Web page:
Volvo Penta Ending Seven Marine Engine Production

06 November 2020

Volvo Penta is phasing out production of its Seven Marine outboard engine range – just nine months after moving assembly of them into the former’s facility in Lexington, Tennessee.

Sales and marketing of the 527 to 627 HP gasoline engines will cease from January 2021 with production ending once customer demand is met.

The company said that it will continue to support the current customer base with warranty and parts responsibilities.

Sweden-headquartered Volvo Penta said that as part of an “accelerated transformation journey the company will put its outboard development on hold”. Volvo Penta only acquired Seven Marine in 2017.

President of Volvo Penta, Heléne Mellquist, who was appointed to the post just two months ago, said:“ We want to send a clear message.

“Volvo Penta does foresee that the outboard segment will continue to be relevant for the marine leisure market, but we believe that the indisputable need to drive advancements in sustainable technology must be our main focus.

“This is why, for the time being, the exploration of new technology together with the development of our core business, such as Volvo Penta IPS (Inboard Performance System) and sterndrives, will be the center of our efforts.”

Seven Marine started producing its engines at the 210,000 square foot Lexington facility in February this year. The site houses Volvo Penta’s production of all gasoline engines and drives for worldwide distribution. It also houses a final assembly line for production of industrial off-road engines.

The company said that it was “too early for us to say when it comes to redundancies.”

In addition to Lexington, Seven established an outboard engineering office in Germantown, Wisconsin – the base for Seven Marine founder Rick Davis. Commenting on the future of the Wisconsin base Volvo Penta said:“We don’t know at this stage what the consequences are for the engineering office in Germantown.”

In February Volvo Penta said moving production into the Lexington site “is part of the overall strategy to further develop the company’s outboard offering.”

In a statement to Diesel Progress the company added: “The Seven Marine engines are a relatively small piece of the total production. So, we don’t foresee any major changes to the Lexington factory.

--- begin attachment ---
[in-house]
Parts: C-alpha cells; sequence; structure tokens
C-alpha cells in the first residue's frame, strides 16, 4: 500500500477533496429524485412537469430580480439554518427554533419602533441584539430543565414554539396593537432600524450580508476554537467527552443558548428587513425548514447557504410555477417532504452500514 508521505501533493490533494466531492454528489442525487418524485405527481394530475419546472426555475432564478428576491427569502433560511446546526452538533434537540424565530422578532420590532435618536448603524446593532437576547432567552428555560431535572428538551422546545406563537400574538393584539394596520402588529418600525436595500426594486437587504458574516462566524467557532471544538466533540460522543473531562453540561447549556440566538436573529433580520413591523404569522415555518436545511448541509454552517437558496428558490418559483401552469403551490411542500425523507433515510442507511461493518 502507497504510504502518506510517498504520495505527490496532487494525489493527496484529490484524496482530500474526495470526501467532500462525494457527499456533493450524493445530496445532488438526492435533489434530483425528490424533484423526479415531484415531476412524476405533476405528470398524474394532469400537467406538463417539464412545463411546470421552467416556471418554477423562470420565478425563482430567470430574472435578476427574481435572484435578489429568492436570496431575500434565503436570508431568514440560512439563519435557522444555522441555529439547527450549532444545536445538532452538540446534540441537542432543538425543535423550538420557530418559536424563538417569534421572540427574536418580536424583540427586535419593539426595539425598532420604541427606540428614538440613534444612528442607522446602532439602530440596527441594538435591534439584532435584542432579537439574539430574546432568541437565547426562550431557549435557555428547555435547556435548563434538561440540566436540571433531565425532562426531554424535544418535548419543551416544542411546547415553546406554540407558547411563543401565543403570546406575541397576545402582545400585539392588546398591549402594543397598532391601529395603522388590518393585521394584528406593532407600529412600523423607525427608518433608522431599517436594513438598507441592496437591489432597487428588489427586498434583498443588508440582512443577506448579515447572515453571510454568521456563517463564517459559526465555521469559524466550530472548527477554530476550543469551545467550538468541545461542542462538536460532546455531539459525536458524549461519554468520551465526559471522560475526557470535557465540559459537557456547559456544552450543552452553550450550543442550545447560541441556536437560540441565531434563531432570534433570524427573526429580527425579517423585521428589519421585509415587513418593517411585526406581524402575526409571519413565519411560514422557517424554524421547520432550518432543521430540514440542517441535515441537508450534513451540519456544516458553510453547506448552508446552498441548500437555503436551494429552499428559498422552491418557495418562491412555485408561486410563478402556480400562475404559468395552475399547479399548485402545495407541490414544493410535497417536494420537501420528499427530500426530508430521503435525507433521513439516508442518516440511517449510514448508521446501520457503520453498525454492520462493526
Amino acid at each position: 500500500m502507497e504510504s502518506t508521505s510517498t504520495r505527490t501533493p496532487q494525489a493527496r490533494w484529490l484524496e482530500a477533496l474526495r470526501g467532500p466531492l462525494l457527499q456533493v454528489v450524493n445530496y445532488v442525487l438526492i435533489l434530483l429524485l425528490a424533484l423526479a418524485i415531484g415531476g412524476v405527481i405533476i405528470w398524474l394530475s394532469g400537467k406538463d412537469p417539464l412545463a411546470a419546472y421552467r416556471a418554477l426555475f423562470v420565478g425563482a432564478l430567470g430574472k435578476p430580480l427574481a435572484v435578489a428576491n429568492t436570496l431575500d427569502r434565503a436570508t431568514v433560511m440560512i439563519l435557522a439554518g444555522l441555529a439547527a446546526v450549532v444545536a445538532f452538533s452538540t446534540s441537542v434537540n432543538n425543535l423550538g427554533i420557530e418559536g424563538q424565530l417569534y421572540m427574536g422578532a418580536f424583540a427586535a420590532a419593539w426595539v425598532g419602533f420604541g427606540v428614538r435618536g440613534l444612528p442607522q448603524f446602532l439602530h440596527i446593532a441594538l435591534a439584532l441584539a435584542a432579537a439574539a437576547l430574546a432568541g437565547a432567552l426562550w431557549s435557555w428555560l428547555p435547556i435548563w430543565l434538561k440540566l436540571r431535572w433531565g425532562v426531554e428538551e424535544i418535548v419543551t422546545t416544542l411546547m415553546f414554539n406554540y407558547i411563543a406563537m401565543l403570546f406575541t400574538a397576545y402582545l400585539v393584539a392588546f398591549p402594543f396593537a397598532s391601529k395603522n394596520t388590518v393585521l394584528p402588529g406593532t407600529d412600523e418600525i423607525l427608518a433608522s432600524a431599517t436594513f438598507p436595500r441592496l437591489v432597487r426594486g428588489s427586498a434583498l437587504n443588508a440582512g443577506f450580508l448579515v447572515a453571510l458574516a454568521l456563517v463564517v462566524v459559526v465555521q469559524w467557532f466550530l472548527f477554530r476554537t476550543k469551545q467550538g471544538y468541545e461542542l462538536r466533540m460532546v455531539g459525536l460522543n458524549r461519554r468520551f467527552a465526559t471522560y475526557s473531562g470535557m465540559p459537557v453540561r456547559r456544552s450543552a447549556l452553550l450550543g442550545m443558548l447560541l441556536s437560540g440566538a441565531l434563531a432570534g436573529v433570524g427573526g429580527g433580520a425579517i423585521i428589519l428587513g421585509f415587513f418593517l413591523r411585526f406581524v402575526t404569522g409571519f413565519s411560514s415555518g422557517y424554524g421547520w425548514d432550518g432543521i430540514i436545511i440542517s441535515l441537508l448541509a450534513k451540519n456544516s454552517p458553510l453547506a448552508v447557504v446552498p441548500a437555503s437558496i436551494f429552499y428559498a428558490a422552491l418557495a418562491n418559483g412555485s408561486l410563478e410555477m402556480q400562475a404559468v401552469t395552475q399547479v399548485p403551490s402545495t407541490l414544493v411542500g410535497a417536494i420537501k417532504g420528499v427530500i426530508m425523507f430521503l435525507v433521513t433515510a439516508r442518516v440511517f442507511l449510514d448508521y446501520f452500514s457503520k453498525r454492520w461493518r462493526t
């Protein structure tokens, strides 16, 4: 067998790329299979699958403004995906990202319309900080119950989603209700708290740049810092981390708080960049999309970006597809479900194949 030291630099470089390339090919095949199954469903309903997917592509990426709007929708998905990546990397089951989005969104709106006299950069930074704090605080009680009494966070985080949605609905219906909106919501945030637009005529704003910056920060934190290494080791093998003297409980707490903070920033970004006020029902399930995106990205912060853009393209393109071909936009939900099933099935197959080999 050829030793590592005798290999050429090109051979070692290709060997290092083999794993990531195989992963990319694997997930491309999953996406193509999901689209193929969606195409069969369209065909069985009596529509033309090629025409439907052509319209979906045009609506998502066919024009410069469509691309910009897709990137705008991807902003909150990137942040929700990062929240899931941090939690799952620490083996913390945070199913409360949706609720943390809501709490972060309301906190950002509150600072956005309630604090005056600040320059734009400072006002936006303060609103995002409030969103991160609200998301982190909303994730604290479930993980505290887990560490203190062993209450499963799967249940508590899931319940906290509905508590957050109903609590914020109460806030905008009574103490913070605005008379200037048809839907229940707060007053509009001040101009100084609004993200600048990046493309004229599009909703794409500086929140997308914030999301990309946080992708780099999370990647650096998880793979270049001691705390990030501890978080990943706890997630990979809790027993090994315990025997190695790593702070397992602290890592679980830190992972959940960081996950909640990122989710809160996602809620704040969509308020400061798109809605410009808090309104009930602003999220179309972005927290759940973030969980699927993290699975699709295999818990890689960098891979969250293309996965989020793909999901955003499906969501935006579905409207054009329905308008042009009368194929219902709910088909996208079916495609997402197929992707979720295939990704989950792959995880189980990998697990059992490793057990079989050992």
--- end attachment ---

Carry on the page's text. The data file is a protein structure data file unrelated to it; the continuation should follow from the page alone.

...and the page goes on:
“Volvo Penta will continue to sell Seven Marine engines until the end of 2020. When the production of the sold engines is completed, we will stop the production.”

As part of the Seven Marine announcement Volvo Penta announced that it is “to redirect further resources into accelerating its sustainability development, which is about reaching zero emissions – through fossil-free, renewable fuels, electric, hybrid technology – while continuing to provide innovative solutions to the marine industry.”

It added:“Volvo Penta welcomes this increased focus across the Volvo Group. We will support these objectives by intensifying our ongoing efforts and resources towards continued development of sustainable solutions,”

“This focus includes advancements of innovative solutions such as our unique Volvo Penta IPS and sterndrive ranges.”

Volvo Penta said that as a result of this “transformation journey” the company is putting the outboard development on hold.



Latest News
Rio Tinto Kennecott to fully transition to renewable diesel
Move scheduled for Utah copper mine in 2024
OneCharge assesses benefits of battery-powered forklifts
Maxim Kabour of OneCharge looks at the lifetime emissions of battery-electric forklifts
Caterpillar invests in metals recycling startup company
US$44 million raised to scale up ‘world’s only’ modular refining system for metals